The term "Big Data" is not just an IT buzzword that supply chain folks can choose to ignore. It is becoming more and more of a reality – and valuable leveraging point – in their own organizations.
What do we mean by Big Data? There are three attributes to Big Data: Volume, Velocity and Variability. An example of volume in retail is the number of SKU Ship-To combinations – which can run into millions then translate to billions of planning relations.
An example of variability is the demand pattern shifts that happen across a set of low-volume but high-value products which becomes difficult to forecast. This is common in industrial equipment and high-technology industries. An example of velocity is the rapid addition of new products in organizations and the need to plan for those products from a demand as well as supply perspective. These three factors combined have become critical for organizations to manage as part of their S&OP process.
When companies have a basic S&OP process, it is easier for them to create the plans at a monthly level and at an aggregate level of granularity such as product families or categories (Level 1 “reacting” on the Gartner Maturity model). However, when companies mature to Level 2 “balancing” or 3 “collaborating” or 4 “orchestrating”, then it is critical for them to be able to plan at a monthly level and also re-plan at ad hoc frequencies to plan at a much more granular level (SKU, ship-to or customer level). Without the nuances of big data volume, velocity and variability, they can’t reliably power ad hoc decision making required by today’s volatile business environments.
To meet the potential, requirements for Big Data-enabled S&OP processes include the ability to:
• do volumetric and financial planning in the same environment,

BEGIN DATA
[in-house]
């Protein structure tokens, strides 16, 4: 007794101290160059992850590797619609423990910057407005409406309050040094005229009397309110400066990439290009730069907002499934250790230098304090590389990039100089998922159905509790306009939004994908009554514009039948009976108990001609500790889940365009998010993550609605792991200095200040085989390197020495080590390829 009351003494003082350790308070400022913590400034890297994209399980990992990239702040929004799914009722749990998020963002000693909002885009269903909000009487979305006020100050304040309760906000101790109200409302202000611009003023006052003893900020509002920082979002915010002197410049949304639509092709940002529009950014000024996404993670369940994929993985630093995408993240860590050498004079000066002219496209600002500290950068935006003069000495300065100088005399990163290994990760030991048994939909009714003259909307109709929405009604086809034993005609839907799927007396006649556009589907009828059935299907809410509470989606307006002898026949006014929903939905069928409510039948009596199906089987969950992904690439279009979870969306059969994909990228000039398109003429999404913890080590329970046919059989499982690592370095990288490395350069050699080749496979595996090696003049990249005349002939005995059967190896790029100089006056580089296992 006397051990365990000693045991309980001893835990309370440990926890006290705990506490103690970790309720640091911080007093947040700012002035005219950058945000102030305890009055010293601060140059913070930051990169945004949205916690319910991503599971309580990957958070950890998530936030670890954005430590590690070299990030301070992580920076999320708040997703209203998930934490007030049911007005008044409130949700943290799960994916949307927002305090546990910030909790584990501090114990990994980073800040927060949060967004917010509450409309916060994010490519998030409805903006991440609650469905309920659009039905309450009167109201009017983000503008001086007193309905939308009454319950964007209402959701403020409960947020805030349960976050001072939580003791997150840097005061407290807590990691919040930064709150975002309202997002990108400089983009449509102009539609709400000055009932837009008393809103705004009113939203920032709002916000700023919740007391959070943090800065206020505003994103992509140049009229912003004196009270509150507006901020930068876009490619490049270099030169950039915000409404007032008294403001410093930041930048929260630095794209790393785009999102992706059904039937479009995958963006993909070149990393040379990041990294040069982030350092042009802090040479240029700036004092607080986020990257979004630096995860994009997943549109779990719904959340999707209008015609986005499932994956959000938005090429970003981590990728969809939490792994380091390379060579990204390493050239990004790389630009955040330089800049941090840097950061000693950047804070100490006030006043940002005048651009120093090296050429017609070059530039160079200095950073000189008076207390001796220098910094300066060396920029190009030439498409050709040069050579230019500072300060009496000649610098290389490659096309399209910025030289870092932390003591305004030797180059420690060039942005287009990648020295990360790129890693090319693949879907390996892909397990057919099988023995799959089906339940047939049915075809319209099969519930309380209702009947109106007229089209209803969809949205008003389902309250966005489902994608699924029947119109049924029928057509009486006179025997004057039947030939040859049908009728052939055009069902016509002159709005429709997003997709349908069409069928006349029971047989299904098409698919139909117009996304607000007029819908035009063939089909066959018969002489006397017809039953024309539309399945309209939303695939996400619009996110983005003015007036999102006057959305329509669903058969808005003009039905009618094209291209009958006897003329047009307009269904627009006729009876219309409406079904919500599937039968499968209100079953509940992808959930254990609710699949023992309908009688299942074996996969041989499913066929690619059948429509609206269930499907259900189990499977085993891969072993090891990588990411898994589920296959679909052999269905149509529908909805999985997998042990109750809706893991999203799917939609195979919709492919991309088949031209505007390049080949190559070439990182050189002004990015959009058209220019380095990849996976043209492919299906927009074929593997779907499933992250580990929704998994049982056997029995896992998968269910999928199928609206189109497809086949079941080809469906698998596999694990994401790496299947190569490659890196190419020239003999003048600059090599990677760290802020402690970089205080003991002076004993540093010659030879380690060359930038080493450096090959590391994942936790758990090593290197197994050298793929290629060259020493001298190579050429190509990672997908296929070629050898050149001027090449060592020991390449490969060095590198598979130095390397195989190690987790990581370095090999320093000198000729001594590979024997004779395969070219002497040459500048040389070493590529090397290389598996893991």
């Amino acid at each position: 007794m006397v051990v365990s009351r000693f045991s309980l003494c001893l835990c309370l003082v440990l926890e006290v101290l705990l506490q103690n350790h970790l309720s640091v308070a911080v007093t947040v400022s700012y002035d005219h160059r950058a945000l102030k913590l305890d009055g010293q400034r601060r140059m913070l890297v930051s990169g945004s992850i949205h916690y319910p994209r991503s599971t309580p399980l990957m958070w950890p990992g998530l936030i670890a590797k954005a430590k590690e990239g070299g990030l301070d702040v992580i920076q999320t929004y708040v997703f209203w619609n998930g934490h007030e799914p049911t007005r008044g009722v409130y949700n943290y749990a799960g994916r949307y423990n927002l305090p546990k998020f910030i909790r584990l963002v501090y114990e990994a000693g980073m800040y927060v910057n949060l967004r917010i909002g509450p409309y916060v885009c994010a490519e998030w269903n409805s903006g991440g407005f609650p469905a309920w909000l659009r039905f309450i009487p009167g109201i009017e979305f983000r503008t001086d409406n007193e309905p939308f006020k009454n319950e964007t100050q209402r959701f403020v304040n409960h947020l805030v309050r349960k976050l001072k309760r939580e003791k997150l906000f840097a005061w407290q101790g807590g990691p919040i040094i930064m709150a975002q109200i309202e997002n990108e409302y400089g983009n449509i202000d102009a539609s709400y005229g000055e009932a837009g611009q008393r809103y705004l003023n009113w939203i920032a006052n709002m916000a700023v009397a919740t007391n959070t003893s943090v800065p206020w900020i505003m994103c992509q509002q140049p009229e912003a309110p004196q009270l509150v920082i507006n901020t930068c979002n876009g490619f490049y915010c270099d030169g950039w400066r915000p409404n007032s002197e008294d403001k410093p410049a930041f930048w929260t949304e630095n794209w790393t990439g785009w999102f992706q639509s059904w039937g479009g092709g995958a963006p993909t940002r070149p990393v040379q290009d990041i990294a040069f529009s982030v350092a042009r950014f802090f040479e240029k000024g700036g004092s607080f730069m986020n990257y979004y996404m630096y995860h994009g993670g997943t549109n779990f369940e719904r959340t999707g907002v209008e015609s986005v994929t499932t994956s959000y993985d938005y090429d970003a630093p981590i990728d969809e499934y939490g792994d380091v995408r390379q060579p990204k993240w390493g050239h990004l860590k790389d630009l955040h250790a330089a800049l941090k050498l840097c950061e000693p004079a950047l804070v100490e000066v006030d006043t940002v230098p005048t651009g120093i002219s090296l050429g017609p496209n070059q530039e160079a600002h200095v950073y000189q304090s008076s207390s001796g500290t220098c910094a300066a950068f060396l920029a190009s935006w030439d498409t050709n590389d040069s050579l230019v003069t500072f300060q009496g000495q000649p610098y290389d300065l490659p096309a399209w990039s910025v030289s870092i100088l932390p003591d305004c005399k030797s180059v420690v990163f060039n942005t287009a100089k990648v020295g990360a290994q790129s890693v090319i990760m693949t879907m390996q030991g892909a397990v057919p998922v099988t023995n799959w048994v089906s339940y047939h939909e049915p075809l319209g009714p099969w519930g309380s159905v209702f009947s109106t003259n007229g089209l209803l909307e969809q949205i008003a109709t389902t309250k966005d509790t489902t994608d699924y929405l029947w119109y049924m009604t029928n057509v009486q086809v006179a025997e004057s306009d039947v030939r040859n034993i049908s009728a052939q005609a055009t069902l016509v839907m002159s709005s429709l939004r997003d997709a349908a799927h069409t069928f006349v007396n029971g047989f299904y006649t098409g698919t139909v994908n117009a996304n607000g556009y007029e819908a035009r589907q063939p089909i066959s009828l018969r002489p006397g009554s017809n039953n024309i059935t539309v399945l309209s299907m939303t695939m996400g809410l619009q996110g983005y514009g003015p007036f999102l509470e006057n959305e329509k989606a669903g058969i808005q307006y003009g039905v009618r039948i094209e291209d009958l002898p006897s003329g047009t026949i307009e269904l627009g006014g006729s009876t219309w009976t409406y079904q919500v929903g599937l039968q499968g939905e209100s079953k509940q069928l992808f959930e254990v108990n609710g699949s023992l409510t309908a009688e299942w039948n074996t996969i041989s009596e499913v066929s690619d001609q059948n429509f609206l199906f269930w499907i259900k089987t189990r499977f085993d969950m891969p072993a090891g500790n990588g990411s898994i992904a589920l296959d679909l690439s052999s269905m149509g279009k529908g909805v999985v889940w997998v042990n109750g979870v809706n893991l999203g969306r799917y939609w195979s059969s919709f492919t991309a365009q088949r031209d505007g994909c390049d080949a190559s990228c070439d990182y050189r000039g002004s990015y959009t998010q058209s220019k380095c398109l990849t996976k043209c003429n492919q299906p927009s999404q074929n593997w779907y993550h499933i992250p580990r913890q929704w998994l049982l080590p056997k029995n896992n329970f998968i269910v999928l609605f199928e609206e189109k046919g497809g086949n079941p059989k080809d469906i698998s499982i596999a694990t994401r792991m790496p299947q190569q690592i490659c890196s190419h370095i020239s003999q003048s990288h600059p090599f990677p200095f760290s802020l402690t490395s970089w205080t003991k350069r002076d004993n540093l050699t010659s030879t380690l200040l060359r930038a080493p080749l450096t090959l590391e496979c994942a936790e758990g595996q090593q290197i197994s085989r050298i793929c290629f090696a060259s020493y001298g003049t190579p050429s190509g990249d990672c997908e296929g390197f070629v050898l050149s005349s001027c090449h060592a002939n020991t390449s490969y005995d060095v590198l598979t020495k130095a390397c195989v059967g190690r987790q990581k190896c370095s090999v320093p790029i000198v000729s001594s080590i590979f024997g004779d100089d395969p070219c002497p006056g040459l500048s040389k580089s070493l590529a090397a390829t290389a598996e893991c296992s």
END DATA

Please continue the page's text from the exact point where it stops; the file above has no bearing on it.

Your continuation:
• do global, corporate-wide S&OP planning and reporting
• plan across operational and strategic time horizons in single environment
• create global supply-demand scenarios
• ensure real-time integration to back end systems.
The key benefits that companies get as a result of the Big Data enabled S&OP process are:
• a single unified data model for supply, demand and finance
• the ability to do global scenario management across the supply, demand and finance
• extremely rich collaborative capabilities.
Best yet is the business value of Big Data in S&OP. Big Data-enabled S&OP allows companies to do high-resolution planning and analytics. With inherently greater accuracy and visibility, the following metrics will get a big boost from Big Data: forecast accuracy, order to deliver lead-times, inventory levels and cash-to-cash cycle times.
In 2013, expect to see Big Data becoming more of an issue in supply chain management. Expect to see a convergence of planning and analytics applications which must support Big Data. Also, supply chain professionals need to become more technology savvy on Big Data related issues to be more responsive to the business requirements such as analyzing Point of Sale data, rapidly simulating the addition of new products and the impact on the overall S&OP plan.
Keywords: supply chain management, supply chain solutions, supply chain systems, integrated business planning, demand variability, demand planning, forecasting accuracy